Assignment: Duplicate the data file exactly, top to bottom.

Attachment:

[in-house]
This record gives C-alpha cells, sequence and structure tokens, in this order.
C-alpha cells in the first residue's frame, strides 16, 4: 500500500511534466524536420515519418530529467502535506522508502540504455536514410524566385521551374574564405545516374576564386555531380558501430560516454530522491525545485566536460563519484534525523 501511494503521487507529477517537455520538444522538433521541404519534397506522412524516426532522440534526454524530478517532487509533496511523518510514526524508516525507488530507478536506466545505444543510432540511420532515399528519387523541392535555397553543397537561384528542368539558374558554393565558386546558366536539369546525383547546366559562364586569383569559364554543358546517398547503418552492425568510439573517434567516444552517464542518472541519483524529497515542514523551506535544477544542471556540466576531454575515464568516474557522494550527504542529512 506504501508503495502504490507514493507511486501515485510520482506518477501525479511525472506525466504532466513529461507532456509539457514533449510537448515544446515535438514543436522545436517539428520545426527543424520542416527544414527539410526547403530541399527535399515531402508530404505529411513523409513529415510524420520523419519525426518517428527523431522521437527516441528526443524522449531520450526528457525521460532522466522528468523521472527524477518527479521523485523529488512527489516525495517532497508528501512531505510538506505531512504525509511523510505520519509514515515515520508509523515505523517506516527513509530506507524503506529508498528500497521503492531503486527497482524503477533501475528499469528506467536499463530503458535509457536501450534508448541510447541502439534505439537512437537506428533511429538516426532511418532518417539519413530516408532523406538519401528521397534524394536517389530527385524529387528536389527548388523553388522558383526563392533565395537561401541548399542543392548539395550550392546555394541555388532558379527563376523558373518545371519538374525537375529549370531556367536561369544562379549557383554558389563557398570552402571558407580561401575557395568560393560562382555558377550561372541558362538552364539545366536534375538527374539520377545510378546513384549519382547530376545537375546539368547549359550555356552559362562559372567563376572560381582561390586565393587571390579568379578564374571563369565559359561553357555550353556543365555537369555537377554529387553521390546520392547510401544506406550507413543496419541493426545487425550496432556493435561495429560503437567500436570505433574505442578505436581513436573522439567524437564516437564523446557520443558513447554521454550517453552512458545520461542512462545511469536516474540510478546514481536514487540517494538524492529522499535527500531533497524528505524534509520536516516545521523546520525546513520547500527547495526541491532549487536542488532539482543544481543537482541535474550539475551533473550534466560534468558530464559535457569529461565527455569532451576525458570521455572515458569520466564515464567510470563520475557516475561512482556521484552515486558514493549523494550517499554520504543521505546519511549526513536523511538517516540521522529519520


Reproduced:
[in-house]
This record gives C-alpha cells, sequence and structure tokens, in this order.
C-alpha cells in the first residue's frame, strides 16, 4: 500500500511534466524536420515519418530529467502535506522508502540504455536514410524566385521551374574564405545516374576564386555531380558501430560516454530522491525545485566536460563519484534525523 501511494503521487507529477517537455520538444522538433521541404519534397506522412524516426532522440534526454524530478517532487509533496511523518510514526524508516525507488530507478536506466545505444543510432540511420532515399528519387523541392535555397553543397537561384528542368539558374558554393565558386546558366536539369546525383547546366559562364586569383569559364554543358546517398547503418552492425568510439573517434567516444552517464542518472541519483524529497515542514523551506535544477544542471556540466576531454575515464568516474557522494550527504542529512 506504501508503495502504490507514493507511486501515485510520482506518477501525479511525472506525466504532466513529461507532456509539457514533449510537448515544446515535438514543436522545436517539428520545426527543424520542416527544414527539410526547403530541399527535399515531402508530404505529411513523409513529415510524420520523419519525426518517428527523431522521437527516441528526443524522449531520450526528457525521460532522466522528468523521472527524477518527479521523485523529488512527489516525495517532497508528501512531505510538506505531512504525509511523510505520519509514515515515520508509523515505523517506516527513509530506507524503506529508498528500497521503492531503486527497482524503477533501475528499469528506467536499463530503458535509457536501450534508448541510447541502439534505439537512437537506428533511429538516426532511418532518417539519413530516408532523406538519401528521397534524394536517389530527385524529387528536389527548388523553388522558383526563392533565395537561401541548399542543392548539395550550392546555394541555388532558379527563376523558373518545371519538374525537375529549370531556367536561369544562379549557383554558389563557398570552402571558407580561401575557395568560393560562382555558377550561372541558362538552364539545366536534375538527374539520377545510378546513384549519382547530376545537375546539368547549359550555356552559362562559372567563376572560381582561390586565393587571390579568379578564374571563369565559359561553357555550353556543365555537369555537377554529387553521390546520392547510401544506406550507413543496419541493426545487425550496432556493435561495429560503437567500436570505433574505442578505436581513436573522439567524437564516437564523446557520443558513447554521454550517453552512458545520461542512462545511469536516474540510478546514481536514487540517494538524492529522499535527500531533497524528505524534509520536516516545521523546520525546513520547500527547495526541491532549487536542488532539482543544481543537482541535474550539475551533473550534466560534468558530464559535457569529461565527455569532451576525458570521455572515458569520466564515464567510470563520475557516475561512482556521484552515486558514493549523494550517499554520504543521505546519511549526513536523511538517516540521522529519520